Apps that make product suggestions to clients could turn out to be very disruptive in the RIA business, and spawn rivals to custodians. It's unlikely that B-Ds will face competition, since they exert control over what registered reps are permitted to sell. But RIAs are free to advise clients on whatever products they wish, including those from independent financial supermarkets using these "suggestion engines."
An independent entrepreneur like Murguia becomes more of a threat if his online calculators can alert a fiduciary before a client's auto lease is about to run out. Or let them know that an umbrella insurance policy needs to be upgraded. Or remind a client to consider a 1035 real estate exchange. Or if, in all these cases, he can suggest replacement products. That makes a solution like inStream more valuable to an RIA than a custodian supporting asset management, a business that's become increasingly commoditized.
Such apps connected with financial supermarkets could be real lifesavers to financial planners. Advisors are supposed to help consumers with a broad range of areas, but most of them earn their fees for managing investments. Most respondents to an Advisors4Advisors survey agreed, "Financial planning represents a small part of my business income, and I earn my living almost entirely from managing assets." Of 118 financial advisors polled, 78% said they need help figuring out how to make money on writing financial plans.
The CFP Board is in the midst of a four-year, $40 million mass media blitz extolling the value of a CFP professional, but financial planners do not have the systems and technology to make money creating comprehensive financial planning for the masses, even with well-designed professional apps like MoneyGuidePro and NaviPlan.
Planners can instead make money by ensuring clients have the right business liability coverage, advising them on loan consolidation and making sure they buy the right type of life insurance, paying as little as possible. To the extent online suggestion engines and integrated financial supermarkets can streamline the ongoing monitoring and advice process, they could provide a way for financial planners to justify what they charge, and sidestep the fee compression afflicting many investment managers.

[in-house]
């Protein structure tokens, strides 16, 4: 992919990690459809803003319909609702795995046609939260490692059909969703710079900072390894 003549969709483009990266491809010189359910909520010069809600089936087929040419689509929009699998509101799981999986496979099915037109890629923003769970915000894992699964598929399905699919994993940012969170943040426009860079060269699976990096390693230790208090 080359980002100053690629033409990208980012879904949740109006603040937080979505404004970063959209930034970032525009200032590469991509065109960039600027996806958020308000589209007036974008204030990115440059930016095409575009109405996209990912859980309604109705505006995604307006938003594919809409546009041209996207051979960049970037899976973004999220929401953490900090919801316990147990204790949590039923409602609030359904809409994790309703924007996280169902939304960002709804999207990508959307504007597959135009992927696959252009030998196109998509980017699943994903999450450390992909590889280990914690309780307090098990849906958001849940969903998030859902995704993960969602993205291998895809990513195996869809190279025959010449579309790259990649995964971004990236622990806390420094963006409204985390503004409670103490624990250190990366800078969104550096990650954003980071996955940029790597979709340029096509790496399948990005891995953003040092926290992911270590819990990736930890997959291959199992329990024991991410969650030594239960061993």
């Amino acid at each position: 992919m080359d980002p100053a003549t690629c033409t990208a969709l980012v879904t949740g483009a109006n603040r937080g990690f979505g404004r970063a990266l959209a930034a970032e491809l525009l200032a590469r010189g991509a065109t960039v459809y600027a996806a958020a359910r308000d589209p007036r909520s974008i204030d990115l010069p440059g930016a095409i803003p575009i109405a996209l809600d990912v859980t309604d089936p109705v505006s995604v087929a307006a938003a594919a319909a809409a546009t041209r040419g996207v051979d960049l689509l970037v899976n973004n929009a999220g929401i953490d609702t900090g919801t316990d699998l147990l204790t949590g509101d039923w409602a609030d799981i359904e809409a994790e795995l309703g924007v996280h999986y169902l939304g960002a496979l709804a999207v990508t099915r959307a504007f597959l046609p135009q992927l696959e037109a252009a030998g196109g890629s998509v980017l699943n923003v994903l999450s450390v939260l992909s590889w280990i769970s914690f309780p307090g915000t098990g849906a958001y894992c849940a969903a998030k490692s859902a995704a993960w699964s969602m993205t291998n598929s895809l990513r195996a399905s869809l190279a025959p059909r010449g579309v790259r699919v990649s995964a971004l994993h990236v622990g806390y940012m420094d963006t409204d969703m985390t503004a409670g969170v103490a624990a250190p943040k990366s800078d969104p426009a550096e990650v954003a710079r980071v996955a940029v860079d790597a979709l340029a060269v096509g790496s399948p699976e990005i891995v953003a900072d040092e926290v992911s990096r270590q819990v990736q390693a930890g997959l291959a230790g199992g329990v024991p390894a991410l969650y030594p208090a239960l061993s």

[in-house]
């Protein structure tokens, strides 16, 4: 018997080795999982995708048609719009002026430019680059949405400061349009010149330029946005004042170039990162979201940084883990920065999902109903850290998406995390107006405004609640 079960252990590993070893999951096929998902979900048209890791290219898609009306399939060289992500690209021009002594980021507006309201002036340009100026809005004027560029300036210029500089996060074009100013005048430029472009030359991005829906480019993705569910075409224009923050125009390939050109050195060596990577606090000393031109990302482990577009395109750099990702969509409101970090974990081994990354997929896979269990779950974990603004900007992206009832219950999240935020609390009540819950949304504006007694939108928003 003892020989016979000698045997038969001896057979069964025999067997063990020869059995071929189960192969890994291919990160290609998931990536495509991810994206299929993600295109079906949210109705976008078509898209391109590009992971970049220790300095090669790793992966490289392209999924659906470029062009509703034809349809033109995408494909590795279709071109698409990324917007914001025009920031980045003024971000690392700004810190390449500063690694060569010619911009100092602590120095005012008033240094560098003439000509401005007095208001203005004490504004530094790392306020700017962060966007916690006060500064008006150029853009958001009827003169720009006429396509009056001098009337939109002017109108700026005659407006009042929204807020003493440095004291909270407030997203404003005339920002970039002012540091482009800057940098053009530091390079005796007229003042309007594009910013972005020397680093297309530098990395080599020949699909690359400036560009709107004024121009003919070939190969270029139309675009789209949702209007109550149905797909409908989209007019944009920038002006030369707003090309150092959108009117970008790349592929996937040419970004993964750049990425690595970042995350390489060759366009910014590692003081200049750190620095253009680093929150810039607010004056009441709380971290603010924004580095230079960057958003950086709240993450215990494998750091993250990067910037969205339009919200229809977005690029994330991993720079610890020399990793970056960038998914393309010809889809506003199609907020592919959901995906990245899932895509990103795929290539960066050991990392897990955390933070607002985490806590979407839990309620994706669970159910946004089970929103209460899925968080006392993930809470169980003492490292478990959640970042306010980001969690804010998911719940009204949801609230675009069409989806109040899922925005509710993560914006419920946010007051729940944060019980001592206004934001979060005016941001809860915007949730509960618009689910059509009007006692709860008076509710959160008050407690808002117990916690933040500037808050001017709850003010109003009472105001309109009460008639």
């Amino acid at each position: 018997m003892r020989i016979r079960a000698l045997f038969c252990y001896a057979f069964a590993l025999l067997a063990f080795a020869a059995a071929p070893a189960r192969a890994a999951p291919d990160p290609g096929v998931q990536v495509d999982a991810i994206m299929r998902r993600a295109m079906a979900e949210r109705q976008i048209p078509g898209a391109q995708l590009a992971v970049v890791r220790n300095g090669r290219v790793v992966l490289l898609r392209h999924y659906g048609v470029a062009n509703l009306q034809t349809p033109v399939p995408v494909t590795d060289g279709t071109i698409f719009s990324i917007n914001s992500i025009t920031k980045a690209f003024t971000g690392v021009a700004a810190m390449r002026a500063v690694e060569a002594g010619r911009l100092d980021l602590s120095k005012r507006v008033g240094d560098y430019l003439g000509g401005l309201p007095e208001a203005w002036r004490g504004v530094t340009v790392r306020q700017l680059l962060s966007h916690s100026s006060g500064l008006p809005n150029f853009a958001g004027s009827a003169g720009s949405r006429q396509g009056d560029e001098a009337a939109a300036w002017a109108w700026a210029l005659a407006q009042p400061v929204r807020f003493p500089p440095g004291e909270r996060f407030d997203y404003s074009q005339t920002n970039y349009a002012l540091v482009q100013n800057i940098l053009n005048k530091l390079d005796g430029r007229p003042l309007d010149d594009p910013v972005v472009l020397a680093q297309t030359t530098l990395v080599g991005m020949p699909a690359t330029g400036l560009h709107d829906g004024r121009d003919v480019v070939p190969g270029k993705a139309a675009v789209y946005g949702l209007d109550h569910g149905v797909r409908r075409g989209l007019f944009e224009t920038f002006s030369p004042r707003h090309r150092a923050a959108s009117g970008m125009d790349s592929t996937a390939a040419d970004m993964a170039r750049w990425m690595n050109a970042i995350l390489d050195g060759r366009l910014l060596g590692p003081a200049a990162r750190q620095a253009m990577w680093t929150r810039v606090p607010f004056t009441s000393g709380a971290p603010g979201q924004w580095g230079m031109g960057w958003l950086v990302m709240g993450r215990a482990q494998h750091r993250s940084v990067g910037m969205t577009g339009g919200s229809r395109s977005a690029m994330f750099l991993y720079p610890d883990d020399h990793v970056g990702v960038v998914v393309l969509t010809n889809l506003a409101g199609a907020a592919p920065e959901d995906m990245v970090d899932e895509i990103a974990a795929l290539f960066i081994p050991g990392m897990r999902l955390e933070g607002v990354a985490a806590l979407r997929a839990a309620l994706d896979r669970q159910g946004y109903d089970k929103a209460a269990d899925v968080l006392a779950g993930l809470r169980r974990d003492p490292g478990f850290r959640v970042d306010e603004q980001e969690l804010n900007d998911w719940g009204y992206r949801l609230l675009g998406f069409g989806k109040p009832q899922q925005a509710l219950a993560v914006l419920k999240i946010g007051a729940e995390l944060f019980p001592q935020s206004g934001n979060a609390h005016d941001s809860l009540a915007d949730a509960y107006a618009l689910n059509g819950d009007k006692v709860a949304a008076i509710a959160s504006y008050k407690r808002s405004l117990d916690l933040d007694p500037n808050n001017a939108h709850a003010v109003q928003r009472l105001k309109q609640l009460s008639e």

Keep in mind, the suggestion engine is just one of many new apps being introduced for use on advisor desktops. Client portals, tax management programs, social content applications, mind mapping apps, Crummey trust managers, bond traders, technical analysis apps, content generators and many more apps are being built or offered now and can be integrated into advisor desktops.
The apps in the cloud are transforming the advisor desktop. The notion that you and your staff would be in your CRM all day is passé. It's been replaced. Just as you use multiple apps every day on your phone and tablet-to make calls, send text messages, check the weather, find maps, tweet, check account values or read the latest news-you must be able to run trades, see which of your clients are checking their statements and change their tolerance for share price declines. You must be able to move quickly from one app to another, whether you're using a laptop, tablet or smart phone. Meanwhile, your employees will also need different applications. One assistant will need access to social media tools, while another needs portfolio analytics, and partners will need yet another interface or dashboard to run their end of the business.
Expecting all of this functionality to be managed in a CRM system no longer makes sense. With the pace of innovation accelerating, it's unrealistic for you to expect any one app to be "the" interface.
What advisors need is an app store for their products, a place where they can see how different pieces plug and play to create an advisor desktop. These apps are already available on the Web, but they're not aggregated in any single place. My guess is that someone will come up with an app for that.

Andrew Gluck, a veteran financial writer, owns Advisor Products Inc., a marketing technology company serving 1,800 advisory firms.